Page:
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Mechanisms of Cystinosis Regenerative Therapies and Pathogenesis

  • Author(s): Goodman, Spencer
  • Advisor(s): Cherqui, Stephanie
  • et al.
No data is associated with this publication.
Abstract

Cystinosis is a multisystem genetic lysosomal storage disorder caused by mutations in the CTNS gene leading to cystine crystal accumulation within lysosomes. Current treatments merely delay disease progression so we have pioneered hematopoietic stem and progenitor cell (HSPC) transplantation in mice. Our group previously discovered that HSPC-derived macrophages are important effectors of this therapy by facilitating the delivery of functional lysosomes to diseased tissue through membranous protrusions called tunneling nanotubes (TNTs). This transplantation approach is being translated into human cystinosis patients in an ongoing Phase I/II clinical trial.

To understand the mechanistic underpinnings of this therapy, we investigated macrophage polarization and TNT-mediated intercellular trafficking. Employing an in vitro polarization co-culture system and automated image analysis workflows, we found that pro-inflammatory stimulation reduced TNT-like protrusion formation and lysosomal transport. However, we found that co-culture of macrophages with diseased cystinotic fibroblasts increased TNT formation and trafficking, signaling we further explored via metabolomic analysis of culture media.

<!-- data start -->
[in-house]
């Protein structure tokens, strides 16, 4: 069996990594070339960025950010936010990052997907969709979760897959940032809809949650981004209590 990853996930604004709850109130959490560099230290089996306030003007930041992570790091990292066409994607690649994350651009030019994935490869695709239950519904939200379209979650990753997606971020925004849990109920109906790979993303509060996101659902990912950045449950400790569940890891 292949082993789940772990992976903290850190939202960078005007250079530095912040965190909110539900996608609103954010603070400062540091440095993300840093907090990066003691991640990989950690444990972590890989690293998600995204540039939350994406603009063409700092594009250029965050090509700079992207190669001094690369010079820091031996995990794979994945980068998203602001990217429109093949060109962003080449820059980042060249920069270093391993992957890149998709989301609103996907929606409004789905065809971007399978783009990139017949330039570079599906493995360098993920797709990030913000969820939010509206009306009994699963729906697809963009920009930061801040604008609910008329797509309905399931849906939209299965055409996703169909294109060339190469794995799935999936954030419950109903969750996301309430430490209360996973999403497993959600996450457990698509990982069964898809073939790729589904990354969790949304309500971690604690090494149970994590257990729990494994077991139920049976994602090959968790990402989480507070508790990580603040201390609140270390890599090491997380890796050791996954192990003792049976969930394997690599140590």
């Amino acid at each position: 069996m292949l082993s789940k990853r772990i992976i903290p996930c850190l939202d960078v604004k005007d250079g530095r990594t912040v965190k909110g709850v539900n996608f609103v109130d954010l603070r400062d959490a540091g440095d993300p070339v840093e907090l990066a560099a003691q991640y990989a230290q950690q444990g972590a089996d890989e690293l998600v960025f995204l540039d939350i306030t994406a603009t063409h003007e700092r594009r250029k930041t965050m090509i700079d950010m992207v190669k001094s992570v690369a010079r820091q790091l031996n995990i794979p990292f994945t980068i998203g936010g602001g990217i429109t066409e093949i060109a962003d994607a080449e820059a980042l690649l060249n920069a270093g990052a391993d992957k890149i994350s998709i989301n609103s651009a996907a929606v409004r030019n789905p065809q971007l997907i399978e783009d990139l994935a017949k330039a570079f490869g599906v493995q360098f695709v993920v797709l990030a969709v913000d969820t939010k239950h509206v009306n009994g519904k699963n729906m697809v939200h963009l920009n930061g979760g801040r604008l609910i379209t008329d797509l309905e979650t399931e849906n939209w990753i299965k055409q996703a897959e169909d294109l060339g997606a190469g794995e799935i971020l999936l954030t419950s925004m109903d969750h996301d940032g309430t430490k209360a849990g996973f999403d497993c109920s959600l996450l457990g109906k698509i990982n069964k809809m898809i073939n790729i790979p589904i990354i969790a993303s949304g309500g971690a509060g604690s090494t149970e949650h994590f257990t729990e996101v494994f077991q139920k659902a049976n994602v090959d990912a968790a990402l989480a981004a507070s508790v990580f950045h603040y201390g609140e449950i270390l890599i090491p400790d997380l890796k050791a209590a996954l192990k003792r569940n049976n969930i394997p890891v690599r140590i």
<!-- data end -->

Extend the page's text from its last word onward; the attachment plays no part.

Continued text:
Next, we addressed if SHPK, a metabolic gene involved in macrophage polarization that is frequently eliminated in cystinosis, is required for optimal HSPC therapy. We generated novel knockouts using CRISPR-Cas9, confirmed that Shpk expression was ablated and described a hepatic and urinary metabolic phenotype. We then transplanted Shpk-/- HSPCs into cystinotic mice and determined that they are equally efficacious as wildtype (WT) donors. Based on these findings, SHPK-/- patients will be enrolled as future subjects in the clinical trial.

Finally, we developed a novel clinical endpoint for the clinical trial by quantitating cystine crystals from intradermal confocal images of patients. We created an automated image analysis methodology to measure crystal density in both 2D and 3D. We found that patients have significantly higher normalized confocal crystal volume (nCCV) than healthy controls, and that this new metric correlates with patient age and several clinical outcomes. This methodology presents the potential to become a biomarker to monitor long-term disease trend, compliance with treatment, and anticipatory guidance for potential complications.

Overall, this work serves to highlight the potential of HSPC-based regenerative therapies to treat previously incurable genetic diseases. This work highlights how an understanding of basic molecular mechanisms can be directly translated into developing novel regenerative therapies for humans.

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This item is under embargo until January 6, 2023.